Because what this notebook does is force you to review the consent you have in place.  A contract ends where the last sentence is placed.  And often, I have read stories on this very site where Submissives have felt violated, but in the same concerning post have written something like the following:

“…it was in the contract, but I didn’t agree to it.”

As someone who craves structure and order, I can only feel pain and sorrow for such a statement.  One can assume a lot about how that situation came to be, but one thing is sure: Submissive was not heard.  Even if they had agreed to that thing before, at some point, they did not want it anymore.  And some Dominant felt the contract obliged the Submissive to indulge in something they didn’t like.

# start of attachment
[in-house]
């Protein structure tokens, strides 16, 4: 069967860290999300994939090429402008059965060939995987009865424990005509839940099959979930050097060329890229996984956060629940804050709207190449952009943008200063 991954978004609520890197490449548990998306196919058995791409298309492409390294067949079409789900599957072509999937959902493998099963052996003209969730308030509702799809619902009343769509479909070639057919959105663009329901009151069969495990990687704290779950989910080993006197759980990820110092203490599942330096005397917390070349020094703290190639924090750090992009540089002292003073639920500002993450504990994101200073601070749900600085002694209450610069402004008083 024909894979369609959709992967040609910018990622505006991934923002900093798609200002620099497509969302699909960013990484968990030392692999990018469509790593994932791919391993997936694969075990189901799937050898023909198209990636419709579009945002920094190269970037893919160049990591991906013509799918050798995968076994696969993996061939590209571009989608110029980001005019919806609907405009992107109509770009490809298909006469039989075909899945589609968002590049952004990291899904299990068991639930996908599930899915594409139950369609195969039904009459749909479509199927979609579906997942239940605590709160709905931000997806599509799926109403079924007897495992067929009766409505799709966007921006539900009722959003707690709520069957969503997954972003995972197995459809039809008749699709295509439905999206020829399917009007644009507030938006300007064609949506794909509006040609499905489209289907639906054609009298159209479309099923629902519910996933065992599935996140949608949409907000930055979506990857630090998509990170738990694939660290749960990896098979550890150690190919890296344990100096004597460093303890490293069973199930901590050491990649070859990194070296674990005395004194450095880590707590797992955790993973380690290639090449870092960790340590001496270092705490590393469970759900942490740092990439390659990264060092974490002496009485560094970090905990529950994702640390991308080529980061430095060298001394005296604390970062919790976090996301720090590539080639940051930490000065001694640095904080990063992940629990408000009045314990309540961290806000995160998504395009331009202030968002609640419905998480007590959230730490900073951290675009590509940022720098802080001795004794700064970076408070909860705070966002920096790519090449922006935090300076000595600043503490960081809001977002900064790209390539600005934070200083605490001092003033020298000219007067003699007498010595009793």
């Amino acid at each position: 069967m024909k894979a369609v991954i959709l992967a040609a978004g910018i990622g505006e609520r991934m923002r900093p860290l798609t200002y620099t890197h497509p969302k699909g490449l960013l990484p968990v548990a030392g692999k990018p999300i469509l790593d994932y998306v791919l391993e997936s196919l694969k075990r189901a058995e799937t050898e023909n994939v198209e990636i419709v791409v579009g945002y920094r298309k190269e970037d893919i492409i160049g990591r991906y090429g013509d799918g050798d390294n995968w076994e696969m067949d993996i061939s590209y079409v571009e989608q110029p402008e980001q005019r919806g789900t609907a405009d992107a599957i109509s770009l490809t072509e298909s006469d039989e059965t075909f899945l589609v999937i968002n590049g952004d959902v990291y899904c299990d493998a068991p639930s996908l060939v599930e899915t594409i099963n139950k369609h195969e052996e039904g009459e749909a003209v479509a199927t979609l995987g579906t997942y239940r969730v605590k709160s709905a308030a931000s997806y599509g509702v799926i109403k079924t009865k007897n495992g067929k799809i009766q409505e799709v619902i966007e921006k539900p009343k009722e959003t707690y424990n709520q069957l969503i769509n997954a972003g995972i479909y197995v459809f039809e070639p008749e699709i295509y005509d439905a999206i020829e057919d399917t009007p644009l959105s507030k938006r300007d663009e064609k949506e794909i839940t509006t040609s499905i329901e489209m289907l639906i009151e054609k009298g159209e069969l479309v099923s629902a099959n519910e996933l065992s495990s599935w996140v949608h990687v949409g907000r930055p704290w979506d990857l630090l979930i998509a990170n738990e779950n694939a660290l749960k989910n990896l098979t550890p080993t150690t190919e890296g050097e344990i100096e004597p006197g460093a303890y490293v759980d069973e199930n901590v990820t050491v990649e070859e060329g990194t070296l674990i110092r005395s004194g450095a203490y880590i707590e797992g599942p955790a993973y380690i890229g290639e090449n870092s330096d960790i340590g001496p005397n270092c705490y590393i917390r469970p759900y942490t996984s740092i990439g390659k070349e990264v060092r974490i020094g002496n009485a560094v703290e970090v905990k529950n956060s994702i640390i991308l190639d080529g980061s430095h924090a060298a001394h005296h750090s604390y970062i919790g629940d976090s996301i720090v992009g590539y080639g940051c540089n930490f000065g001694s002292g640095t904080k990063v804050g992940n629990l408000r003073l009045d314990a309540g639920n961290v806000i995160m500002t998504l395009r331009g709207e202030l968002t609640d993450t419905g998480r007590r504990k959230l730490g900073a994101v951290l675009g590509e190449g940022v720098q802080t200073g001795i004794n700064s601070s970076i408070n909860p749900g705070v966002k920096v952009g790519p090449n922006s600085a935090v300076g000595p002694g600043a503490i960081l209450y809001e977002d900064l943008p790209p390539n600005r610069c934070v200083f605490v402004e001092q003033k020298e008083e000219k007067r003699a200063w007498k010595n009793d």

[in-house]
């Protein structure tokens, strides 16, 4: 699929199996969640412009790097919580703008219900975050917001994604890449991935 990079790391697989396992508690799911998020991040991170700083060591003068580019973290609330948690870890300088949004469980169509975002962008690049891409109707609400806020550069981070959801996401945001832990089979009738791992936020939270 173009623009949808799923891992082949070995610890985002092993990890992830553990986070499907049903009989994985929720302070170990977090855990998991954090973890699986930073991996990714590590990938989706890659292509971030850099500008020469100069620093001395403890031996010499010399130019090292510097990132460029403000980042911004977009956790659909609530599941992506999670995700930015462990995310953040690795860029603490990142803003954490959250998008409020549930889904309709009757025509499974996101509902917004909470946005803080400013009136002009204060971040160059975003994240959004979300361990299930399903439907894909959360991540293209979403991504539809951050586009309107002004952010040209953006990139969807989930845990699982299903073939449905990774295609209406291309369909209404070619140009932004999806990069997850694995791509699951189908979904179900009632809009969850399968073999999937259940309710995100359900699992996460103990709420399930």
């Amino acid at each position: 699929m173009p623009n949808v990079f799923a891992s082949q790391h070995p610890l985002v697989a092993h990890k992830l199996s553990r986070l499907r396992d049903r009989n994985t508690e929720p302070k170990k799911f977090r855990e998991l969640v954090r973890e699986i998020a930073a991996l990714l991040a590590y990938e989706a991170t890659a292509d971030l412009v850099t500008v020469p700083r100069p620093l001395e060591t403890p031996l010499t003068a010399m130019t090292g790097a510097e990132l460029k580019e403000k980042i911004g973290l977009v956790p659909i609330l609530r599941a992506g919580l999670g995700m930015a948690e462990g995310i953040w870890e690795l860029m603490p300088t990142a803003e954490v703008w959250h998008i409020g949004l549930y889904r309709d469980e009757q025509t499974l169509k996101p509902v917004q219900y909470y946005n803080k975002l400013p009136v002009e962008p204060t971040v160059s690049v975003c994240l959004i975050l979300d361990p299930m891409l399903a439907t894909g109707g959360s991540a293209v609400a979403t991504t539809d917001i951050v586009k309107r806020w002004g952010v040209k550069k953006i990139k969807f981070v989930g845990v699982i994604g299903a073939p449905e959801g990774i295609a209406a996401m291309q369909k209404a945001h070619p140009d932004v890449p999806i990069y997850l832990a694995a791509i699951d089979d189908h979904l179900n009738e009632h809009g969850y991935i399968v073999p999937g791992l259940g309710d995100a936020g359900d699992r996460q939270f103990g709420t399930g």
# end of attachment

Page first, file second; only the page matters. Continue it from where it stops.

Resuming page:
But that’s not how a dynamic works.  Or at least, it will never work, so long as you don’t treat it like the thing it is, a living, breathing entity.

Between these reviews, I use the notebook to document assignments I have given my Submissive, with the deadline, of course (brats don’t stand a chance!), impact charts (which I will discuss in detail in another post), scene setup, along with how the scene went and other activities that crept up (because when you’re seating on the couch eating popcorn, who knows what may come up, right?)

Consider this template for a notebook, a place for you to start from.  Please use it to your advantage in your dynamic, present, or future, and please let me know how you improve what I have outlined.

I always enjoy positive feedback!


Popcorn on the couch is nice and all but I prefer to snack on pickles! : )
12 hours ago, askaugust said:

Popcorn on the couch is nice and all but I prefer to snack on pickles! : )

I'll have to keep that in mind.